The Roots of Growing Home
I have spent my life exploring the natural world. As a child of an environmental educator in an active outdoor family, I learned to carefully observe even the smallest of creatures and became extremely comfortable not just hiking, canoeing, and camping, but existing outside. My nature experiences were further reinforced as I participated in Girl Scouts and summer camp. My first foray into working with children outside was as a residential camp counselor.
My connection to the forests of New England led me to study them in college. As I developed my skills in forest ecology and became a scientist of natural resources I realized a key component of my life and love of nature was my capacity to share it with others. In pursuit of these goals I worked to develop curriculum for GLOBE, an international student-focused citizen science program and earned a degree in education. Teaching first, as a public school science teacher, and then as a Montessori adolescent guide helped me to see the true power of nature on the development of children.
Currently I live in northern New Hampshire with my husband and two outdoor babies. As a parent and home schooler I’m getting to enjoy nature as though it is all new again.
Through each new experience I have gained insights into the development of children and how important outdoor exploration and play is to that development. The natural environment offers engaging and essential opportunities for humans of all ages. For the youngest children it allows them to explore their senses and challenge their bodies. Elementary age children gain information about their place in the world through their questions about everything that surrounds them and how it all connects. When adolescents spend time in natural environments they find the freedom and the calm to both test their limits and tap into their need for creative expression. Adolescents also begin to see how their future work or livelihood might be connected to the land and strongly desire opportunities to work alongside adults to learn diverse skills that connect them with the adult world of economic production and exchange.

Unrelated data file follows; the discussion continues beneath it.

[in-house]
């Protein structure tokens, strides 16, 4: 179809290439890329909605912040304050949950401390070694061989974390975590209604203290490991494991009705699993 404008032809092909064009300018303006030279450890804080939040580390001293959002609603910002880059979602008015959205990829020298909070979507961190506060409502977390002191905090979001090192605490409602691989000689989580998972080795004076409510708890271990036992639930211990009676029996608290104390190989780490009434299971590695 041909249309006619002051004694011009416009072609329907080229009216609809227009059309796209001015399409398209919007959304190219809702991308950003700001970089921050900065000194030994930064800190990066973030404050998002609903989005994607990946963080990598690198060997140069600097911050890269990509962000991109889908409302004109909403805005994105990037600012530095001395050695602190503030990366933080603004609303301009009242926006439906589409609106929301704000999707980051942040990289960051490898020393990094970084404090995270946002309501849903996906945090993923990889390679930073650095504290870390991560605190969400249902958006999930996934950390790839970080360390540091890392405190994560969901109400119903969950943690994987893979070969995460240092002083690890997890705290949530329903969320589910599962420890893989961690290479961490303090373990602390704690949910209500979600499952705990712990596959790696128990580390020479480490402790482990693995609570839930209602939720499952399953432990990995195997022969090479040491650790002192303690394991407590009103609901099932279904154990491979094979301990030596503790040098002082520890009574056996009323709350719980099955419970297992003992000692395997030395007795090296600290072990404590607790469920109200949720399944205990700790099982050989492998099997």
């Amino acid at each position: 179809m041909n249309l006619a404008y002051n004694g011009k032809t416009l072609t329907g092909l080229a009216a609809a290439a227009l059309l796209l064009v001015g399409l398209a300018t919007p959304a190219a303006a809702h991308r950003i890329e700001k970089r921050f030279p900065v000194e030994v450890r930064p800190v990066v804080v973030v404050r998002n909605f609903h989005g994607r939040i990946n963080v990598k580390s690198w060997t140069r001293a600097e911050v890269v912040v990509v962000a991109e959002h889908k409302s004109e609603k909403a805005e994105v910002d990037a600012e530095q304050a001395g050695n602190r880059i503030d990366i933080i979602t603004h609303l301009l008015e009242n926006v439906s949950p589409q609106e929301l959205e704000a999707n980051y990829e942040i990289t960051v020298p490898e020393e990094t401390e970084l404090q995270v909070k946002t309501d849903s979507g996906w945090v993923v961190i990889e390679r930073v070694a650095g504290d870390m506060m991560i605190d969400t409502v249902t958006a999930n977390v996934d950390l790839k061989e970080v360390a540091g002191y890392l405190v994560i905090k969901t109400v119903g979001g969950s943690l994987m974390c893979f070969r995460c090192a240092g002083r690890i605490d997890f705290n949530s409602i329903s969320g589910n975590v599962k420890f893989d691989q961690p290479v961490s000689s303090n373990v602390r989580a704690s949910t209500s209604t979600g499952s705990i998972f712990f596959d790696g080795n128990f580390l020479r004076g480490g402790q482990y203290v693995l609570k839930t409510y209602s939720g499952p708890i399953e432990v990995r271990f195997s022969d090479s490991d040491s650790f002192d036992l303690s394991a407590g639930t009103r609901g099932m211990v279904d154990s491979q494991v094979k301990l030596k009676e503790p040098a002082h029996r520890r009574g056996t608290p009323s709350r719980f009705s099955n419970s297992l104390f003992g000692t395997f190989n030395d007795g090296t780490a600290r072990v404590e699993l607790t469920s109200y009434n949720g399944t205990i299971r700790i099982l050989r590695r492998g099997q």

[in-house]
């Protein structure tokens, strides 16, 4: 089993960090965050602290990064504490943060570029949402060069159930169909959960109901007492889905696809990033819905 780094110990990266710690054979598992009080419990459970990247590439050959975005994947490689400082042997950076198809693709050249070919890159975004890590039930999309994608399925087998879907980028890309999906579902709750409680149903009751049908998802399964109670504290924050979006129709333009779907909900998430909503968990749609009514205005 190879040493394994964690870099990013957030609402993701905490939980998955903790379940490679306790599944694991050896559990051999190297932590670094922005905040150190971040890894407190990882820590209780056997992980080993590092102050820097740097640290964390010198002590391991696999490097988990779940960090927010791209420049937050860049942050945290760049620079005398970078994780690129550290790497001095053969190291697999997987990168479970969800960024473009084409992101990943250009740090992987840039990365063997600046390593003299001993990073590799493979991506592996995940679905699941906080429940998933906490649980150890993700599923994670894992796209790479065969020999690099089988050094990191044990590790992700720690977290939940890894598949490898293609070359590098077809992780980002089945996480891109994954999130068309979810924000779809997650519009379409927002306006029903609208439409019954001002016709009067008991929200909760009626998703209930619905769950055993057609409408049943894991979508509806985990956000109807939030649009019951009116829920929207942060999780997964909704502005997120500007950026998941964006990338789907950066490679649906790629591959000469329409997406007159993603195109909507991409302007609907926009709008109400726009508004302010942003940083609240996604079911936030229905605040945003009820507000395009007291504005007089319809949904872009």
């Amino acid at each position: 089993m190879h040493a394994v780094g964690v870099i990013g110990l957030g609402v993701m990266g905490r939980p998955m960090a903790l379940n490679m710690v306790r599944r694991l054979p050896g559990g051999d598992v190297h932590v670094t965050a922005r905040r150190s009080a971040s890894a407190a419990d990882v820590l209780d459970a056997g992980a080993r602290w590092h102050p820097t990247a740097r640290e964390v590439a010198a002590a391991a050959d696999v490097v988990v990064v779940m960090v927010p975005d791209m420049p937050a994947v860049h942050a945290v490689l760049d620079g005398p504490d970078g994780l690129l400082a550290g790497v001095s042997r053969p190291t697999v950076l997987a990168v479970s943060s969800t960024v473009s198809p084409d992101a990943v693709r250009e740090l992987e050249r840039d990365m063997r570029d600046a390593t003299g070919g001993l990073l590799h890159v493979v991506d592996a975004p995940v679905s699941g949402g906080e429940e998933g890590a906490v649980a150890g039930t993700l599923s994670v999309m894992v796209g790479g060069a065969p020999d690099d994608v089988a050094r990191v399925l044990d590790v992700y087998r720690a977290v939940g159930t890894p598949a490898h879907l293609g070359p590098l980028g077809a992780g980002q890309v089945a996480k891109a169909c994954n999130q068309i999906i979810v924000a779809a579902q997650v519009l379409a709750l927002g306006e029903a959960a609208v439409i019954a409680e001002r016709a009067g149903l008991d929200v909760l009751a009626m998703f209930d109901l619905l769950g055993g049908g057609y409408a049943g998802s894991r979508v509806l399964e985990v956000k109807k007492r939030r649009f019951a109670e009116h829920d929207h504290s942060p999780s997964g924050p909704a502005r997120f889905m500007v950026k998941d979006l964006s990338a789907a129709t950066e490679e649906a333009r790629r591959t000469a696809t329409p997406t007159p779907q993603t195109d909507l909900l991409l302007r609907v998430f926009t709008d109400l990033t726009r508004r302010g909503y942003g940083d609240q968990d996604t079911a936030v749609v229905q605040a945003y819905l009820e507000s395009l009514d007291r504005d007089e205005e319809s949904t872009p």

As part of my work and desire to always continue my own learning journey, I have come to understand a second central idea of raising and educating children, and that is to “follow the child”, a concept that arose from Maria Montessori’s close observations of children. To follow the child means you carefully observe without interruption or judgement, you try to understand the child’s actions in relation to their developmental stage, and you take actions that respect and support the needs of the child. When the child is understood and treated respectfully they are able to gain the confidence and skills they need to successfully navigate the world, including self-regulation, communication, independence, kindness, creativity, problem solving and so many more.
Supporting Your Journey
With these principles advising my work, I founded Growing Home, LLC to guide and support families as they navigate the challenging work of raising children today. We all have the same goals of raising joyful children and living in harmonious families, but often our schedules, stress, and anxiety prevent us from reaching those goals. By working with us you will learn strategies that will benefit all members of your family. Let’s start growing home together.